Preparation is the new equity issue

The terminal indicator of the American achievement gap is the graduation gap and its cousin the college gap. African American and Hispanic students are twice as likely to drop out of high school than white students and less than half as likely to earn a college degree.

Given the demands of the 21st century economy and society, the college gap stands as the single most outrageous and perilous form of injustice in America today. Historically, the college gap has been a limited access—access to good schools, good teachers, advanced coursework, and the financial access to college. As these issues are slowly addressed, the college gap is as much about architecture as access. Almost two decade into the standards movement, a political reform based on the just, possible, and necessary notion that all students should leave high school prepared for college, work, and citizenship, the 80 year old architecture of the K-12 system remains solidly intact. Our commonly accepted practices, structures, schedules, and assessments continue to sort, select and promote compliant white and Asian students as “college-bound,” while quietly rejecting African American, Hispanic and Native students.

Big comprehensive secondary schools don’t work, that is if we demand more than the traditional measures of success: top students go to top schools and they have pretty good sports teams. Large non-selective secondary schools with any diversity and poverty commonly fail to prepare 80% of their students for college without remediation. They weren’t designed to prepare all students for college, they were designed to sort and select and they do it with uncanny precision. Four sources of inequity—call it institutional racism if you will—are inherent in the architecture of American secondary schools:

  1. The “comprehensive” curriculum, residual of the differentiated education movement (the last time progressives and business leaders reformed the system), which provides five optional levels of difficulty, multiple paths of least resistance, and promotes isolation, fragmentation, and incoherence.
  2. The associated and outdated belief that not all students should be prepared for college which allows early and unquestioned differentiation (remedial reading for Blacks, Shakespeare for Whites; basic math for Blacks, pre-calculus for Whites)
  3. Inequitable funding, the ugly residual of local control and place-based taxes
  4. The massive structure of most American secondary schools subtly but very effectively excludes families and students that have not had much educational success.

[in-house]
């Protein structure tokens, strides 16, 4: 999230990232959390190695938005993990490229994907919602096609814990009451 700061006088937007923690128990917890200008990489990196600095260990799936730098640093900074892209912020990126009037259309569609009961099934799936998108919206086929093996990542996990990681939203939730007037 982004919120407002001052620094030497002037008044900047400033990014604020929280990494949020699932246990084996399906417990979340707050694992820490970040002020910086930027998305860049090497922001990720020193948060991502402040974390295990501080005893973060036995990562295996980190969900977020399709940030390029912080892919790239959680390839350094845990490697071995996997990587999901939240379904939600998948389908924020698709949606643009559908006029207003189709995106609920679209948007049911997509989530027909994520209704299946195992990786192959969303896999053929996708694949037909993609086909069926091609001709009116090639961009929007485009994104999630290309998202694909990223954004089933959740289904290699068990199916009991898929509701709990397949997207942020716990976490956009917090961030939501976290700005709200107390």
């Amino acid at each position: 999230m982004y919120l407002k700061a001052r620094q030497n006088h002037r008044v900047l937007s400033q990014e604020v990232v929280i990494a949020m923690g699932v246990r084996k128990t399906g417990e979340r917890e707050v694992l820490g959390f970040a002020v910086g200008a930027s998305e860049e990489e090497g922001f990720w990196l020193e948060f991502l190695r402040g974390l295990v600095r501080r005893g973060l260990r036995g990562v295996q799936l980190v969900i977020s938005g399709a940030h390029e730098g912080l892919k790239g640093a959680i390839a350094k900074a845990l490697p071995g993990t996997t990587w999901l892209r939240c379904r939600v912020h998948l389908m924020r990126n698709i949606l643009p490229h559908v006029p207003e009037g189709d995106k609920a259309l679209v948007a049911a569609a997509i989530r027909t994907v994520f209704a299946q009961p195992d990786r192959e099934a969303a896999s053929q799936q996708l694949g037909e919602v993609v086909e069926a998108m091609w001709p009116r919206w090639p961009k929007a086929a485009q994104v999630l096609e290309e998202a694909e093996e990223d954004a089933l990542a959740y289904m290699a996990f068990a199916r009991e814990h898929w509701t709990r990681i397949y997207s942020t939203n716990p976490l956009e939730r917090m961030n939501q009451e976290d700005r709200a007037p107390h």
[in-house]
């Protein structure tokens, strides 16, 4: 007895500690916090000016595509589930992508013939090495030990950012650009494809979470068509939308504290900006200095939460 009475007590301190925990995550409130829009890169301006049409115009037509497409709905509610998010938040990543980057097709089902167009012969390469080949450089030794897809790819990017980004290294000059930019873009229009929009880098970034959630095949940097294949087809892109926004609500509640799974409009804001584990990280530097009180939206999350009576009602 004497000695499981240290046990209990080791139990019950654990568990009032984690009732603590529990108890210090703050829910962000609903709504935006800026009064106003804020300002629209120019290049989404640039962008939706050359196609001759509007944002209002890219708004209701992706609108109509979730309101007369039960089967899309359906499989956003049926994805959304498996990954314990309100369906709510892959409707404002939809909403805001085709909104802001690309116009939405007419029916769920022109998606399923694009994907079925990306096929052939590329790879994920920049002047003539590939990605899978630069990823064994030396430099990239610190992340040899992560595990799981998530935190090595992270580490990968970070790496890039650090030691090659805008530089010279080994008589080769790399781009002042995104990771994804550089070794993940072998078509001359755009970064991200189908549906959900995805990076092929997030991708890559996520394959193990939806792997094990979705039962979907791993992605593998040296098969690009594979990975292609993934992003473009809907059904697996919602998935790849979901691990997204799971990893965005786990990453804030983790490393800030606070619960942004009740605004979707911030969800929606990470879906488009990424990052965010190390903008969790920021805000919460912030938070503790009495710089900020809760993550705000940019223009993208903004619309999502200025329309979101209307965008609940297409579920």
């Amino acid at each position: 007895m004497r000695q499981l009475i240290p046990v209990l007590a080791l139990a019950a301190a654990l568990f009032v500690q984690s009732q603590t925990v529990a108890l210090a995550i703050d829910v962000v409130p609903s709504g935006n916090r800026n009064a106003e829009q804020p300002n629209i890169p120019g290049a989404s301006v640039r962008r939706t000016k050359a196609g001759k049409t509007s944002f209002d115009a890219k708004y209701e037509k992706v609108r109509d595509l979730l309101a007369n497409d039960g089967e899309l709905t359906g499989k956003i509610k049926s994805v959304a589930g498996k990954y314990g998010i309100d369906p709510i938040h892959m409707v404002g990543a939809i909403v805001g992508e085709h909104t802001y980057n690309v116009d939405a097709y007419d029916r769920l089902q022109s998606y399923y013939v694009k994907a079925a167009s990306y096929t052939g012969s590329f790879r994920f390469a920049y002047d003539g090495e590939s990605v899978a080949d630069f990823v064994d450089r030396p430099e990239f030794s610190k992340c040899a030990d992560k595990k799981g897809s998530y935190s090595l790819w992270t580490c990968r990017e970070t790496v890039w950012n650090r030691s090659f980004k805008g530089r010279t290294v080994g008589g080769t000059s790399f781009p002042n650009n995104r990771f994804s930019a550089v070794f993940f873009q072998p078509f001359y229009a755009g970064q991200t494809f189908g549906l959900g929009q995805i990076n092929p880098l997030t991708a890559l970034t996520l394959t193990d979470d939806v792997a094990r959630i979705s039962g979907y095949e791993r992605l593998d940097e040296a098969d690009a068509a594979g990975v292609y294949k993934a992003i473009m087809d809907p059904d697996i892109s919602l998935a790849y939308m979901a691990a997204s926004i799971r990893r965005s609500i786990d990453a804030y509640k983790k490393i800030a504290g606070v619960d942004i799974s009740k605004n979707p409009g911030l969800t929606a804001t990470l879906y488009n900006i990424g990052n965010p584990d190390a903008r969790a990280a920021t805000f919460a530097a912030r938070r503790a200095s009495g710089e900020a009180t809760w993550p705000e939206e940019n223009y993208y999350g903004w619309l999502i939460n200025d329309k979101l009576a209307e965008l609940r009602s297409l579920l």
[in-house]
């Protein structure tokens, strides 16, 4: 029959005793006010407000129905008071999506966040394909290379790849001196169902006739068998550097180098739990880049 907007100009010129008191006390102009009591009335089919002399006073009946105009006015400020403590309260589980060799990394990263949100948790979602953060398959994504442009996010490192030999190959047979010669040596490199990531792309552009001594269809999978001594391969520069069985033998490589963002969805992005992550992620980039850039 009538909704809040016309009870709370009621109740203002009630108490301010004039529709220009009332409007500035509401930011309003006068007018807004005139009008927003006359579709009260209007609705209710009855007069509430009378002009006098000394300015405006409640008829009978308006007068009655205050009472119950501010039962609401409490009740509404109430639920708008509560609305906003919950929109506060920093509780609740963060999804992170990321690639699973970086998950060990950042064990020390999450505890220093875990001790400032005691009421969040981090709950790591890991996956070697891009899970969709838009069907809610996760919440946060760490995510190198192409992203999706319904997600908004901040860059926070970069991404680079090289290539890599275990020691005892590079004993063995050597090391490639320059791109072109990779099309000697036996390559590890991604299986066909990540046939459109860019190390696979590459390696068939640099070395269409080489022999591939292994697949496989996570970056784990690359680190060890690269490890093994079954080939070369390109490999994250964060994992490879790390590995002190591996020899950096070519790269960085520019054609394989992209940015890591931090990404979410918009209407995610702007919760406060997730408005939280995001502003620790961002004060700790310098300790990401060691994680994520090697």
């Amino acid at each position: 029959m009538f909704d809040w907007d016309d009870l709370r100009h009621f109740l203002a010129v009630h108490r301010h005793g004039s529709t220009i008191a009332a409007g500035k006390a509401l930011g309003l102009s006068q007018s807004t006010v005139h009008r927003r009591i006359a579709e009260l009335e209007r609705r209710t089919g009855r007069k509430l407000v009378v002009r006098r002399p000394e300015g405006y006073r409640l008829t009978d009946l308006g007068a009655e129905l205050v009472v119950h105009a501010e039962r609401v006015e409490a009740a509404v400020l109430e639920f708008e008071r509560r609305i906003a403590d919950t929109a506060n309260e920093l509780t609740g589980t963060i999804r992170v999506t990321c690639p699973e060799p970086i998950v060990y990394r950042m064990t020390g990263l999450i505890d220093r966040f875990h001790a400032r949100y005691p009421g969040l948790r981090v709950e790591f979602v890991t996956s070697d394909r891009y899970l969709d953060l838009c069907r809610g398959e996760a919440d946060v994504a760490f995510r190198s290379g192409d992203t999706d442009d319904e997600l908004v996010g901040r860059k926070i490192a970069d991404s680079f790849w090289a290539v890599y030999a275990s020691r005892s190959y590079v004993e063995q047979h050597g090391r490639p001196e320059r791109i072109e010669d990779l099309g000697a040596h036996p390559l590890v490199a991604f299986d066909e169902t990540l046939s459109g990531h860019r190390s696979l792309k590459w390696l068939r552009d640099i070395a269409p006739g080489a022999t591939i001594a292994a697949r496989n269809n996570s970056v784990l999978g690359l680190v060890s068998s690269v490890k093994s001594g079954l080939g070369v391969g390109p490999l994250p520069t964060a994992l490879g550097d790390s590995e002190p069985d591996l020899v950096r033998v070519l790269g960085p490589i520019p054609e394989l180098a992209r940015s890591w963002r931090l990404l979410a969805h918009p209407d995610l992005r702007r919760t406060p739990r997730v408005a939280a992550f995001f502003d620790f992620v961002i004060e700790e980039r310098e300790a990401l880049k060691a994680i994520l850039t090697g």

Schools that engage all students in a rigorous, relevant, and coherent course of study and build positive sustained relationships routinely have graduation and college attendance rates over 90%. Affluent American families have long had the choice of small diverse secondary schools that prepare all students for college—private schools, parochial schools, and elite public schools. If we’re serious about leaving no child behind, then every child needs access to schools designed to help every child achieve. Reversing the above sources of inequity are the following four keys to success:

  1. A choice of coherent, rigorous and relevant courses of college preparation
  2. The expectation that all students will leave high school having experienced success in higher education, work, and citizenship
  3. Equitable funding, not just equalized, but adequate need-based funding that followed the student to his/her school of choice.
  4. Small schools designed around the education trinity–parents, students and teachers (not departments, football and buses)—with powerful sustained adult relationships and redundant systems that support academic success.

Half of the battle in closing the college gap is improving the academic preparation of students of color and students growing up in poverty by creating systems of schools grounded in the belief that all students can and must be prepared for post secondary success, continuous learning in the new workplace, and civic contribution

Tom Vander Ark

Tom Vander Ark is the CEO of Getting Smart. He has written or co-authored more than 50 books and papers including Getting Smart, Smart Cities, Smart Parents, Better Together, The Power of Place and Difference Making. He served as a public school superintendent and the first Executive Director of Education for the Bill & Melinda Gates Foundation.

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1 Comment

Doug Roberts

One of the great challenges here is the access to high-quality teachers. Much has been written about the barriers to entry for high-quality teacher candidates: salary, antiquated credentialing requirements, etc.
NYC's TEP Charter ( may just prove that if a school/district frees itself of the traditional compensation models achievement gaps close quickly.
As vendors around the nation lick their chops in anticipation of the RTTT money, it would be interesting to see if any states might direct this money to teacher compensation and stipends. I'd love to see a state decide that it's going to prove that by paying salaries competitive with those being paid for entry-level private sector jobs, it can attract high-quality teachers who will stay for longer than the traditional "5-year cliff."

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